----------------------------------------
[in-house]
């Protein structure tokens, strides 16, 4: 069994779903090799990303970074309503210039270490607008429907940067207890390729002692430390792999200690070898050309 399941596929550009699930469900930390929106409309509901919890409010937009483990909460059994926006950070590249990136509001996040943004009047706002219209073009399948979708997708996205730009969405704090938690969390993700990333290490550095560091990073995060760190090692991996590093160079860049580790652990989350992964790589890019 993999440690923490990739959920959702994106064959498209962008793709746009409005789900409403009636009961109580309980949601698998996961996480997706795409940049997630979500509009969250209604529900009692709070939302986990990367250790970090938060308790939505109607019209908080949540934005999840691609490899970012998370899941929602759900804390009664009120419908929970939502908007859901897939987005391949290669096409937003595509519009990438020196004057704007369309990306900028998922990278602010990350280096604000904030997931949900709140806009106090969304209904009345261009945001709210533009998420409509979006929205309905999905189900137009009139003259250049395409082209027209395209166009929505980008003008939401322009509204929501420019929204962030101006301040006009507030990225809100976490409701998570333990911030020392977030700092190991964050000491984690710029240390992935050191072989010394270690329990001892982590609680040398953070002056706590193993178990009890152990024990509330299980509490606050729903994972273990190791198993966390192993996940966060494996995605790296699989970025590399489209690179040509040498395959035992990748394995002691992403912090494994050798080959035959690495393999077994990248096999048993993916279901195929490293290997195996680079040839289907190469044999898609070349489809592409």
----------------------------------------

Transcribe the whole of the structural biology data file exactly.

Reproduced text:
[in-house]
């Protein structure tokens, strides 16, 4: 069994779903090799990303970074309503210039270490607008429907940067207890390729002692430390792999200690070898050309 399941596929550009699930469900930390929106409309509901919890409010937009483990909460059994926006950070590249990136509001996040943004009047706002219209073009399948979708997708996205730009969405704090938690969390993700990333290490550095560091990073995060760190090692991996590093160079860049580790652990989350992964790589890019 993999440690923490990739959920959702994106064959498209962008793709746009409005789900409403009636009961109580309980949601698998996961996480997706795409940049997630979500509009969250209604529900009692709070939302986990990367250790970090938060308790939505109607019209908080949540934005999840691609490899970012998370899941929602759900804390009664009120419908929970939502908007859901897939987005391949290669096409937003595509519009990438020196004057704007369309990306900028998922990278602010990350280096604000904030997931949900709140806009106090969304209904009345261009945001709210533009998420409509979006929205309905999905189900137009009139003259250049395409082209027209395209166009929505980008003008939401322009509204929501420019929204962030101006301040006009507030990225809100976490409701998570333990911030020392977030700092190991964050000491984690710029240390992935050191072989010394270690329990001892982590609680040398953070002056706590193993178990009890152990024990509330299980509490606050729903994972273990190791198993966390192993996940966060494996995605790296699989970025590399489209690179040509040498395959035992990748394995002691992403912090494994050798080959035959690495393999077994990248096999048993993916279901195929490293290997195996680079040839289907190469044999898609070349489809592409």